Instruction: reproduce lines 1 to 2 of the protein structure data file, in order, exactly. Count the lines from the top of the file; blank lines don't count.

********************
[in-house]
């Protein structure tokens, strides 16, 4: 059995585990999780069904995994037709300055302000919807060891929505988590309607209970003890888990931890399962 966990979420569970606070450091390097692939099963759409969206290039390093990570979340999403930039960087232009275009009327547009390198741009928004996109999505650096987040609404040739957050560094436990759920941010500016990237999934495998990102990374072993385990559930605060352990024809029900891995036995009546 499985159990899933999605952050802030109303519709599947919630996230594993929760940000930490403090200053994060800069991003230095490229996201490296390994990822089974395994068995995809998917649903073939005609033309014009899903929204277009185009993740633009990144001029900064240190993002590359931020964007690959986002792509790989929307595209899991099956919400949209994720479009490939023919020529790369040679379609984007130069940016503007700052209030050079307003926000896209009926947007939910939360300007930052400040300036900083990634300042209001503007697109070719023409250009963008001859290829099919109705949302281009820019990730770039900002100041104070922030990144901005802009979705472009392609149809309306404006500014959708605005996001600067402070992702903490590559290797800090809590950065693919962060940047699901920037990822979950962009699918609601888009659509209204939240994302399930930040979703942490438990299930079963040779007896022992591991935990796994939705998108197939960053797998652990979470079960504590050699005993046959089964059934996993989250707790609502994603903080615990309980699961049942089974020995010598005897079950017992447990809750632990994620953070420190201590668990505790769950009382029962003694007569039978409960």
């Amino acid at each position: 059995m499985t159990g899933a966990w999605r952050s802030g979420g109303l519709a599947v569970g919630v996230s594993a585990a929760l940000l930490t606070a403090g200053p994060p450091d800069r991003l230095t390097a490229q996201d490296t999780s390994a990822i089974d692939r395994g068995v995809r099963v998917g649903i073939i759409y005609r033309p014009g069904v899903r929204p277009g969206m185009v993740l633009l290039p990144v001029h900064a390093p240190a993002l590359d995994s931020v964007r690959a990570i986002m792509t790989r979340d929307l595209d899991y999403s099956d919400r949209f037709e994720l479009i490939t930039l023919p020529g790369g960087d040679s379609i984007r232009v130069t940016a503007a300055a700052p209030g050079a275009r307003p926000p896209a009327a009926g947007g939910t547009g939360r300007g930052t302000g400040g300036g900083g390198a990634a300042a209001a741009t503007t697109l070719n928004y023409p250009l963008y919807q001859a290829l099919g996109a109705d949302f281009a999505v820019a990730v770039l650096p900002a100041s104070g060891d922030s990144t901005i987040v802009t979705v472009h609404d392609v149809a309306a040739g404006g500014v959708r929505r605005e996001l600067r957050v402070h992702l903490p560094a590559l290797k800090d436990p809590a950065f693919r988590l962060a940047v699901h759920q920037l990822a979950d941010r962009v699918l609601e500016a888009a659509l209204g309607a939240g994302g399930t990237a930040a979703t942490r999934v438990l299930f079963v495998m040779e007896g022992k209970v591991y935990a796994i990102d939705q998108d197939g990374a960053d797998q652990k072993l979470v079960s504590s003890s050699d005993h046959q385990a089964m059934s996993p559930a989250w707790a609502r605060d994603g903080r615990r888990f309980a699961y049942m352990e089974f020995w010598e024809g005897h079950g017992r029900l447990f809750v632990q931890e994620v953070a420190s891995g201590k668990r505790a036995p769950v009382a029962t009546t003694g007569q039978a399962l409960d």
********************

[in-house]
């Protein structure tokens, strides 16, 4: 059995585990999780069904995994037709300055302000919807060891929505988590309607209970003890888990931890399962 966990979420569970606070450091390097692939099963759409969206290039390093990570979340999403930039960087232009275009009327547009390198741009928004996109999505650096987040609404040739957050560094436990759920941010500016990237999934495998990102990374072993385990559930605060352990024809029900891995036995009546 499985159990899933999605952050802030109303519709599947919630996230594993929760940000930490403090200053994060800069991003230095490229996201490296390994990822089974395994068995995809998917649903073939005609033309014009899903929204277009185009993740633009990144001029900064240190993002590359931020964007690959986002792509790989929307595209899991099956919400949209994720479009490939023919020529790369040679379609984007130069940016503007700052209030050079307003926000896209009926947007939910939360300007930052400040300036900083990634300042209001503007697109070719023409250009963008001859290829099919109705949302281009820019990730770039900002100041104070922030990144901005802009979705472009392609149809309306404006500014959708605005996001600067402070992702903490590559290797800090809590950065693919962060940047699901920037990822979950962009699918609601888009659509209204939240994302399930930040979703942490438990299930079963040779007896022992591991935990796994939705998108197939960053797998652990979470079960504590050699005993046959089964059934996993989250707790609502994603903080615990309980699961049942089974020995010598005897079950017992447990809750632990994620953070420190201590668990505790769950009382029962003694007569039978409960």